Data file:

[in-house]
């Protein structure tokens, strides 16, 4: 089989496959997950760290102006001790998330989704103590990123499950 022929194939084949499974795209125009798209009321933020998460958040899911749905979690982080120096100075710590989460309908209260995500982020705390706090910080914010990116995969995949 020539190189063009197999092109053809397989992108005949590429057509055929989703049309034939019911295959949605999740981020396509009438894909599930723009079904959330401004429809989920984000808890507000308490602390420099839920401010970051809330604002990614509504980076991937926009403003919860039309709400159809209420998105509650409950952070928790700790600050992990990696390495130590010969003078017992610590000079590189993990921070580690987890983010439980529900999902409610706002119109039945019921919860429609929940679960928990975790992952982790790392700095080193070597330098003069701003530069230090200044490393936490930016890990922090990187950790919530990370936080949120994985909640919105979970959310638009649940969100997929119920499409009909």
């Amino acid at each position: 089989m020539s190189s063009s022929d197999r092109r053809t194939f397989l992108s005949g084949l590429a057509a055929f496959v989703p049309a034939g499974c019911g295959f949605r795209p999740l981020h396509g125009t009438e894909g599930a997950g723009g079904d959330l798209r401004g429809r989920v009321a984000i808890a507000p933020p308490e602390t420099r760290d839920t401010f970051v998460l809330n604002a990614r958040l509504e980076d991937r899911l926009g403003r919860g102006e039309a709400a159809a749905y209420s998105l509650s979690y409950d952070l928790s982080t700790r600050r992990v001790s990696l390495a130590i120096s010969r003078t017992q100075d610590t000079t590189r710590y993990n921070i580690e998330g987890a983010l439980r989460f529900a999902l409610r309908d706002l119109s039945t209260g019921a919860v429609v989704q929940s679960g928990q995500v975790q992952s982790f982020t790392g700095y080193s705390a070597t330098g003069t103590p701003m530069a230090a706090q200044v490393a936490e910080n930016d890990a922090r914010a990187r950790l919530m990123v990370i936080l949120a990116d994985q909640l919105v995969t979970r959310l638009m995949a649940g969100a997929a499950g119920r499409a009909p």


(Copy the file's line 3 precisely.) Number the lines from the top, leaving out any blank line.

């Amino acid at each position: 089989m020539s190189s063009s022929d197999r092109r053809t194939f397989l992108s005949g084949l590429a057509a055929f496959v989703p049309a034939g499974c019911g295959f949605r795209p999740l981020h396509g125009t009438e894909g599930a997950g723009g079904d959330l798209r401004g429809r989920v009321a984000i808890a507000p933020p308490e602390t420099r760290d839920t401010f970051v998460l809330n604002a990614r958040l509504e980076d991937r899911l926009g403003r919860g102006e039309a709400a159809a749905y209420s998105l509650s979690y409950d952070l928790s982080t700790r600050r992990v001790s990696l390495a130590i120096s010969r003078t017992q100075d610590t000079t590189r710590y993990n921070i580690e998330g987890a983010l439980r989460f529900a999902l409610r309908d706002l119109s039945t209260g019921a919860v429609v989704q929940s679960g928990q995500v975790q992952s982790f982020t790392g700095y080193s705390a070597t330098g003069t103590p701003m530069a230090a706090q200044v490393a936490e910080n930016d890990a922090r914010a990187r950790l919530m990123v990370i936080l949120a990116d994985q909640l919105v995969t979970r959310l638009m995949a649940g969100a997929a499950g119920r499409a009909p």